Kaolinite Synthesis: The Role of the Si/Al and (Alkali)/(H +) Ratio in Hydrothermal Systems

Dennis Eberl* and John Hower
Department of Geology, Northern Illinois University, DeKalb, IL 60115, U.S.A.
Department of Geology, Case Western Reserve University, Cleveland, OH 44106, U.S.A.
* Current address: Geology Department, University of Illinois at Urbana-Champaign, Urbana, IL 61801, U.S.A.

Abstract: The Si/Al ratio of an hydrothermal system plays an important role in kaolinite synthesis. If the atomic Si/Al ratio of a system is greater than 2·0, kaolinite will disappear at 345 ± 5°C and 2 kbars water pressure according to the reaction kaolinite + 2 quartz → pyrophyllite + H2O. If the atomic Si/Al ratio is less than 2·0, however, kaolinite will persist until 405°C where it will react according to the equation 2 kaolinite → pyrophyllite + 2 boehmite + 2 H2O. The Si/Al ratio of the system and temperature are also factors in determining whether b-axis ordered or disordered kaolinite will crystallize. The ordered variety is favored by a lower Si/Al ratio and a higher temperature than is the disordered form.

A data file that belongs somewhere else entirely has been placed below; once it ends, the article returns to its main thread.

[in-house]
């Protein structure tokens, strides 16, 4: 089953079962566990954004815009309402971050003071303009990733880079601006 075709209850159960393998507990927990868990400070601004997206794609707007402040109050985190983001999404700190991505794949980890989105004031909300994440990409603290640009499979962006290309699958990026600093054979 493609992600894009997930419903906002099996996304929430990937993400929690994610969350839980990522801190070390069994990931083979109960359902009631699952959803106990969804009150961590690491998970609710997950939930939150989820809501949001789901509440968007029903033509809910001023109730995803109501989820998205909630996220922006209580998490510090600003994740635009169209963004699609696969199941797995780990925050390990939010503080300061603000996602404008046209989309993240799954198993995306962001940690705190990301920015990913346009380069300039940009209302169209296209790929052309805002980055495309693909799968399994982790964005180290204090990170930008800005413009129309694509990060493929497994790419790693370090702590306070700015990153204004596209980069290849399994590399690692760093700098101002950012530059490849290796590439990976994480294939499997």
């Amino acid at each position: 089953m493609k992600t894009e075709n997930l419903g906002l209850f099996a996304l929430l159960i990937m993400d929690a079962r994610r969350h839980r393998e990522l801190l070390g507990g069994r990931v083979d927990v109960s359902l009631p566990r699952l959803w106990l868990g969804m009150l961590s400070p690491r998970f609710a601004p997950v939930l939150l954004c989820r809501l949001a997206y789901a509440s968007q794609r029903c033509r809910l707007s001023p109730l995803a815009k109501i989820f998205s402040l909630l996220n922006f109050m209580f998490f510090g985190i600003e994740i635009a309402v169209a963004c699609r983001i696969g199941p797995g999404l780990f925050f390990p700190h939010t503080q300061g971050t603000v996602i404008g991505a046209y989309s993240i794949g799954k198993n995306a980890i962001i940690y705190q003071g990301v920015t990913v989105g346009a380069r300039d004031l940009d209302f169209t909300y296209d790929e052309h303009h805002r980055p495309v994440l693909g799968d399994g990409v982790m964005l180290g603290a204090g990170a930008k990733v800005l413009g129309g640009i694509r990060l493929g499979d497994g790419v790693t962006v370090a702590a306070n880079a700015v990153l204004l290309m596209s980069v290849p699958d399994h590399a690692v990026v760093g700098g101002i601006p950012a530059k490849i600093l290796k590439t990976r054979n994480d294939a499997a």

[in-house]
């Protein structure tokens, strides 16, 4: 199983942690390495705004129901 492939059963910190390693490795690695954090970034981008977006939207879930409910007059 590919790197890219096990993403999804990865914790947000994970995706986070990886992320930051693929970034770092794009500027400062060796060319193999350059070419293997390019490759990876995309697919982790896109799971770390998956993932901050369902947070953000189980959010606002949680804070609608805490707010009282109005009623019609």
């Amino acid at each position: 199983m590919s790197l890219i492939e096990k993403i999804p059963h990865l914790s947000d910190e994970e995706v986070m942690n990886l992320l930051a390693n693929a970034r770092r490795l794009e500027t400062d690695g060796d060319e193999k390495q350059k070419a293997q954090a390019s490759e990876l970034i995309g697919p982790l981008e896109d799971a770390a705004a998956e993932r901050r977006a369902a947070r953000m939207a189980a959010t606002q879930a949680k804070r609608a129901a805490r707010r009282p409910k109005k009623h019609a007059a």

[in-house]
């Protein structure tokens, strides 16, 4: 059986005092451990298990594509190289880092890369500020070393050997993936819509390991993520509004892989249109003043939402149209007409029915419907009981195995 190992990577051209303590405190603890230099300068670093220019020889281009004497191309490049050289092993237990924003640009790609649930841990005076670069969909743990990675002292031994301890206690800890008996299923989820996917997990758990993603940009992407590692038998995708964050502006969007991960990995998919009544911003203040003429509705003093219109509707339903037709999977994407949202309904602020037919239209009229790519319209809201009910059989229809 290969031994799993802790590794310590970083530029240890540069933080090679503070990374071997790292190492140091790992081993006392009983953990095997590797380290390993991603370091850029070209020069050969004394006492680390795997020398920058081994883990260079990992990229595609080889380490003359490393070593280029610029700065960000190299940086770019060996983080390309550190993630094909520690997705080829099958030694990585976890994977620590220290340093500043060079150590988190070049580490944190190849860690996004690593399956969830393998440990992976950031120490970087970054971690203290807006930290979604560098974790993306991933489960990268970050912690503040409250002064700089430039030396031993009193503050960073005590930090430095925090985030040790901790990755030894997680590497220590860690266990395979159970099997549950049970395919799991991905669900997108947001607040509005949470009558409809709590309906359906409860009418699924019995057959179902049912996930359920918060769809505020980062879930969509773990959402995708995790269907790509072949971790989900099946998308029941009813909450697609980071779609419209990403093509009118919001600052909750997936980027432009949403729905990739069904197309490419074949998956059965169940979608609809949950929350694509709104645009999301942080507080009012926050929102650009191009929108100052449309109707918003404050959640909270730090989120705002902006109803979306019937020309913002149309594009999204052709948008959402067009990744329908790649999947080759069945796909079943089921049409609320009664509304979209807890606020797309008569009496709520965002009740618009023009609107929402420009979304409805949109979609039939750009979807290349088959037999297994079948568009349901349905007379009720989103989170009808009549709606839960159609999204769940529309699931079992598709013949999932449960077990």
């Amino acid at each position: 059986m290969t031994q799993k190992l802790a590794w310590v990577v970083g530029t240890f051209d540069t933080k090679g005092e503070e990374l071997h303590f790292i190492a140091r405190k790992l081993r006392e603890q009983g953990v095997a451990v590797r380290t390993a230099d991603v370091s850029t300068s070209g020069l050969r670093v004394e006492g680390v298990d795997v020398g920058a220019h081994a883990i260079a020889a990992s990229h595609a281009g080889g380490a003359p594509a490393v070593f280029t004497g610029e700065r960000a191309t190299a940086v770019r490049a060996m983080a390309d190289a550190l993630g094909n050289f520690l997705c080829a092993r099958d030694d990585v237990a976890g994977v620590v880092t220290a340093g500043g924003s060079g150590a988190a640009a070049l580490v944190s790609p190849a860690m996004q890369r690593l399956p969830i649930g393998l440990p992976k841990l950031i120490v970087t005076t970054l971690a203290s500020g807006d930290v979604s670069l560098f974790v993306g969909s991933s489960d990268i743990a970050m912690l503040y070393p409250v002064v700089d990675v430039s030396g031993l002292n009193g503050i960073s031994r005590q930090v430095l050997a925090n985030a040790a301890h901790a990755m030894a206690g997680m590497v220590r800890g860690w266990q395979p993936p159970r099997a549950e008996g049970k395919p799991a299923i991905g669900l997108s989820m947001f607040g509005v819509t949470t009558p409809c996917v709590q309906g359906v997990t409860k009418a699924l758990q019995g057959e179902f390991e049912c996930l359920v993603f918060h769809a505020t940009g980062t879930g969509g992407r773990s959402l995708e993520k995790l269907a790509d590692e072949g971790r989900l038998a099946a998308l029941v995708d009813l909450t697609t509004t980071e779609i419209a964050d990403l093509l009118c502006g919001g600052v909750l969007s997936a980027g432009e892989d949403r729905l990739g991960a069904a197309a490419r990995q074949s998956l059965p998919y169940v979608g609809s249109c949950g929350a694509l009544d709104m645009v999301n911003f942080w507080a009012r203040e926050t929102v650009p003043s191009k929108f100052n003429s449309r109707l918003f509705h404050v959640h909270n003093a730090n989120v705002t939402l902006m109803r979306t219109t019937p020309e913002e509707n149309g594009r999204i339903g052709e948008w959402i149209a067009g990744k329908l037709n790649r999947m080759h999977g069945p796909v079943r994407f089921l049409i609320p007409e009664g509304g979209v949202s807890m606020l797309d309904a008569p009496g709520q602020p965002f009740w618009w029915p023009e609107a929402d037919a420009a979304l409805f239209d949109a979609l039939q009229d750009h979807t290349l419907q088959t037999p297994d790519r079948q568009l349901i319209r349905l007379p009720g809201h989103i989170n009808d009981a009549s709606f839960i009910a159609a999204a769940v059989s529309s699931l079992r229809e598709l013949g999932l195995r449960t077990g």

Hydrothermal experiments also show that kaolinite can be synthesized at 150°C and 5 bars pressure in distilled water from amorphous starting materials. Previous investigators were unsuccessful in forming kaolinite under these conditions because their systems were contaminated with alkalis.

Attempts to synthesize halloysite and dickite failed, but halloysite was converted to kaolinite at 150°C, suggesting that halloysite can be synthesized only at low temperatures.

Clays and Clay Minerals; September 1975 v. 23; no. 4; p. 301-309; DOI: 10.1346/CCMN.1975.0230406
© 1975, The Clay Minerals Society
Clay Minerals Society (www.clays.org)